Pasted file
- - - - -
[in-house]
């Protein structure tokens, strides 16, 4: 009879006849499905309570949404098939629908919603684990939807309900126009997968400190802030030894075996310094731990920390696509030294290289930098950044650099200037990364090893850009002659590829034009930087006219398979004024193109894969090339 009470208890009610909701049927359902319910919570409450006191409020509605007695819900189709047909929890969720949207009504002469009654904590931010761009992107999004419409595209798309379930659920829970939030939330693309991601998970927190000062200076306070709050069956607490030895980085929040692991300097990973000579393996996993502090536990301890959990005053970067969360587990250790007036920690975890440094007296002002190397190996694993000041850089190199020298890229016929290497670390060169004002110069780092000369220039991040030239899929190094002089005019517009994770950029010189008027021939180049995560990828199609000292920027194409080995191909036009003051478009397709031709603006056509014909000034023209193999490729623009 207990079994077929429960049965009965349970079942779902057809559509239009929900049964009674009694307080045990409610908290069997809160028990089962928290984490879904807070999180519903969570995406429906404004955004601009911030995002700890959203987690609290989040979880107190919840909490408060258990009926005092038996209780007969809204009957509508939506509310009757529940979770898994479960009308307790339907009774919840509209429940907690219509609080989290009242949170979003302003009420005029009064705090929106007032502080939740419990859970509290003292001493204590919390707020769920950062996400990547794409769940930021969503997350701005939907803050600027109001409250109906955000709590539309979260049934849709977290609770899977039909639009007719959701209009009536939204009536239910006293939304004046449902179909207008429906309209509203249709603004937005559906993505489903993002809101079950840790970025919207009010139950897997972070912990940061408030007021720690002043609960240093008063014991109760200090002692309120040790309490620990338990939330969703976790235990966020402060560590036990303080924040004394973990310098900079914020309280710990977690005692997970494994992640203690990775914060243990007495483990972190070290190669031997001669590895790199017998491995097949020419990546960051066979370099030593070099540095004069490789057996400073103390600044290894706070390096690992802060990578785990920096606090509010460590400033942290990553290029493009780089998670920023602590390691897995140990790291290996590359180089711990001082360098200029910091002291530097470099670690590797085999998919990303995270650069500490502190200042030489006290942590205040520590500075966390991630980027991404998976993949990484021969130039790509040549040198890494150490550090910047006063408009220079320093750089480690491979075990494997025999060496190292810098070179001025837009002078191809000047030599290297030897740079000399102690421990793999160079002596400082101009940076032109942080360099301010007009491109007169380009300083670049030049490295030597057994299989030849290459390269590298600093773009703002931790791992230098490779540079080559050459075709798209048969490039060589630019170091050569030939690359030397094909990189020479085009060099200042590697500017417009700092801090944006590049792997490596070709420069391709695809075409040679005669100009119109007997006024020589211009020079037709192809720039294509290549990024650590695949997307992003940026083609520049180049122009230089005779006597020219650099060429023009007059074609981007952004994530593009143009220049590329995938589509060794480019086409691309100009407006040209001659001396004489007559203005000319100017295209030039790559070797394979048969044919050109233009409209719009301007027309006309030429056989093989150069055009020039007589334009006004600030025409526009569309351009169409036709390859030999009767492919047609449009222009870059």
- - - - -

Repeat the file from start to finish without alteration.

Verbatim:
[in-house]
């Protein structure tokens, strides 16, 4: 009879006849499905309570949404098939629908919603684990939807309900126009997968400190802030030894075996310094731990920390696509030294290289930098950044650099200037990364090893850009002659590829034009930087006219398979004024193109894969090339 009470208890009610909701049927359902319910919570409450006191409020509605007695819900189709047909929890969720949207009504002469009654904590931010761009992107999004419409595209798309379930659920829970939030939330693309991601998970927190000062200076306070709050069956607490030895980085929040692991300097990973000579393996996993502090536990301890959990005053970067969360587990250790007036920690975890440094007296002002190397190996694993000041850089190199020298890229016929290497670390060169004002110069780092000369220039991040030239899929190094002089005019517009994770950029010189008027021939180049995560990828199609000292920027194409080995191909036009003051478009397709031709603006056509014909000034023209193999490729623009 207990079994077929429960049965009965349970079942779902057809559509239009929900049964009674009694307080045990409610908290069997809160028990089962928290984490879904807070999180519903969570995406429906404004955004601009911030995002700890959203987690609290989040979880107190919840909490408060258990009926005092038996209780007969809204009957509508939506509310009757529940979770898994479960009308307790339907009774919840509209429940907690219509609080989290009242949170979003302003009420005029009064705090929106007032502080939740419990859970509290003292001493204590919390707020769920950062996400990547794409769940930021969503997350701005939907803050600027109001409250109906955000709590539309979260049934849709977290609770899977039909639009007719959701209009009536939204009536239910006293939304004046449902179909207008429906309209509203249709603004937005559906993505489903993002809101079950840790970025919207009010139950897997972070912990940061408030007021720690002043609960240093008063014991109760200090002692309120040790309490620990338990939330969703976790235990966020402060560590036990303080924040004394973990310098900079914020309280710990977690005692997970494994992640203690990775914060243990007495483990972190070290190669031997001669590895790199017998491995097949020419990546960051066979370099030593070099540095004069490789057996400073103390600044290894706070390096690992802060990578785990920096606090509010460590400033942290990553290029493009780089998670920023602590390691897995140990790291290996590359180089711990001082360098200029910091002291530097470099670690590797085999998919990303995270650069500490502190200042030489006290942590205040520590500075966390991630980027991404998976993949990484021969130039790509040549040198890494150490550090910047006063408009220079320093750089480690491979075990494997025999060496190292810098070179001025837009002078191809000047030599290297030897740079000399102690421990793999160079002596400082101009940076032109942080360099301010007009491109007169380009300083670049030049490295030597057994299989030849290459390269590298600093773009703002931790791992230098490779540079080559050459075709798209048969490039060589630019170091050569030939690359030397094909990189020479085009060099200042590697500017417009700092801090944006590049792997490596070709420069391709695809075409040679005669100009119109007997006024020589211009020079037709192809720039294509290549990024650590695949997307992003940026083609520049180049122009230089005779006597020219650099060429023009007059074609981007952004994530593009143009220049590329995938589509060794480019086409691309100009407006040209001659001396004489007559203005000319100017295209030039790559070797394979048969044919050109233009409209719009301007027309006309030429056989093989150069055009020039007589334009006004600030025409526009569309351009169409036709390859030999009767492919047609449009222009870059």